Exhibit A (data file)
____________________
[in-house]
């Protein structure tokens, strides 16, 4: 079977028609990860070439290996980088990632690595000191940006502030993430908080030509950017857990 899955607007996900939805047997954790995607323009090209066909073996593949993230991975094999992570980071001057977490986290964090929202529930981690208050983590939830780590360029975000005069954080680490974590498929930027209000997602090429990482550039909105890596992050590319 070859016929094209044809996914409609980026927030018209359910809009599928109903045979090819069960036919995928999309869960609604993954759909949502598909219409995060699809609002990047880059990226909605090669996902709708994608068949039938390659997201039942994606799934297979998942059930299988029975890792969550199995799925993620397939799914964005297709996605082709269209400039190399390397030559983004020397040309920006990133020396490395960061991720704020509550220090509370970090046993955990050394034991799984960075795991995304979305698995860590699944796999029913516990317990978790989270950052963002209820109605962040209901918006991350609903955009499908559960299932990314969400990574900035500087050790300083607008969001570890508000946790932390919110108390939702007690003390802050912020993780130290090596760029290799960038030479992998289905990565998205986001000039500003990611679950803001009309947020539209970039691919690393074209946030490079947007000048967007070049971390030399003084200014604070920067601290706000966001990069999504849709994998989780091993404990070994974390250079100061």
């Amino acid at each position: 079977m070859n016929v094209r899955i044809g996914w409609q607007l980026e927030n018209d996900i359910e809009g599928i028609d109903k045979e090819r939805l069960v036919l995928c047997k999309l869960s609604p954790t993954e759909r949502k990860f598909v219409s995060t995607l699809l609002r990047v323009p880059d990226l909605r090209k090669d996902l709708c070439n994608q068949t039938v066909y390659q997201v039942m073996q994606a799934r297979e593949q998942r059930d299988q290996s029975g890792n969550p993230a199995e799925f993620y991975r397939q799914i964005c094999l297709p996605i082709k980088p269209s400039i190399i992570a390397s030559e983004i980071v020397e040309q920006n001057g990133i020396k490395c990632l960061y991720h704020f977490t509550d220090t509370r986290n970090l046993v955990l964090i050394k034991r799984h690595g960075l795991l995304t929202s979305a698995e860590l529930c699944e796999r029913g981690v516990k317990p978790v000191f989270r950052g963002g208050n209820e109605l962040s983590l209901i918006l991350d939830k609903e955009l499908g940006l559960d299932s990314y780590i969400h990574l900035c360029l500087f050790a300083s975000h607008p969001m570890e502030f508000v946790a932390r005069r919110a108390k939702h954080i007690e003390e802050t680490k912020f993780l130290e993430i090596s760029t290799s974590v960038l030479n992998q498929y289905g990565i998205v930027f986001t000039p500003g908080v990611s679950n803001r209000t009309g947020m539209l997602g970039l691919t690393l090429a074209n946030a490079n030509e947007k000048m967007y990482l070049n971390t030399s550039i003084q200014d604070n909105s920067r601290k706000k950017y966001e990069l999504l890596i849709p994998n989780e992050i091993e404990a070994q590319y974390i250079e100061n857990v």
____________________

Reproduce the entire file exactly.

[in-house]
């Protein structure tokens, strides 16, 4: 079977028609990860070439290996980088990632690595000191940006502030993430908080030509950017857990 899955607007996900939805047997954790995607323009090209066909073996593949993230991975094999992570980071001057977490986290964090929202529930981690208050983590939830780590360029975000005069954080680490974590498929930027209000997602090429990482550039909105890596992050590319 070859016929094209044809996914409609980026927030018209359910809009599928109903045979090819069960036919995928999309869960609604993954759909949502598909219409995060699809609002990047880059990226909605090669996902709708994608068949039938390659997201039942994606799934297979998942059930299988029975890792969550199995799925993620397939799914964005297709996605082709269209400039190399390397030559983004020397040309920006990133020396490395960061991720704020509550220090509370970090046993955990050394034991799984960075795991995304979305698995860590699944796999029913516990317990978790989270950052963002209820109605962040209901918006991350609903955009499908559960299932990314969400990574900035500087050790300083607008969001570890508000946790932390919110108390939702007690003390802050912020993780130290090596760029290799960038030479992998289905990565998205986001000039500003990611679950803001009309947020539209970039691919690393074209946030490079947007000048967007070049971390030399003084200014604070920067601290706000966001990069999504849709994998989780091993404990070994974390250079100061």
């Amino acid at each position: 079977m070859n016929v094209r899955i044809g996914w409609q607007l980026e927030n018209d996900i359910e809009g599928i028609d109903k045979e090819r939805l069960v036919l995928c047997k999309l869960s609604p954790t993954e759909r949502k990860f598909v219409s995060t995607l699809l609002r990047v323009p880059d990226l909605r090209k090669d996902l709708c070439n994608q068949t039938v066909y390659q997201v039942m073996q994606a799934r297979e593949q998942r059930d299988q290996s029975g890792n969550p993230a199995e799925f993620y991975r397939q799914i964005c094999l297709p996605i082709k980088p269209s400039i190399i992570a390397s030559e983004i980071v020397e040309q920006n001057g990133i020396k490395c990632l960061y991720h704020f977490t509550d220090t509370r986290n970090l046993v955990l964090i050394k034991r799984h690595g960075l795991l995304t929202s979305a698995e860590l529930c699944e796999r029913g981690v516990k317990p978790v000191f989270r950052g963002g208050n209820e109605l962040s983590l209901i918006l991350d939830k609903e955009l499908g940006l559960d299932s990314y780590i969400h990574l900035c360029l500087f050790a300083s975000h607008p969001m570890e502030f508000v946790a932390r005069r919110a108390k939702h954080i007690e003390e802050t680490k912020f993780l130290e993430i090596s760029t290799s974590v960038l030479n992998q498929y289905g990565i998205v930027f986001t000039p500003g908080v990611s679950n803001r209000t009309g947020m539209l997602g970039l691919t690393l090429a074209n946030a490079n030509e947007k000048m967007y990482l070049n971390t030399s550039i003084q200014d604070n909105s920067r601290k706000k950017y966001e990069l999504l890596i849709p994998n989780e992050i091993e404990a070994q590319y974390i250079e100061n857990v």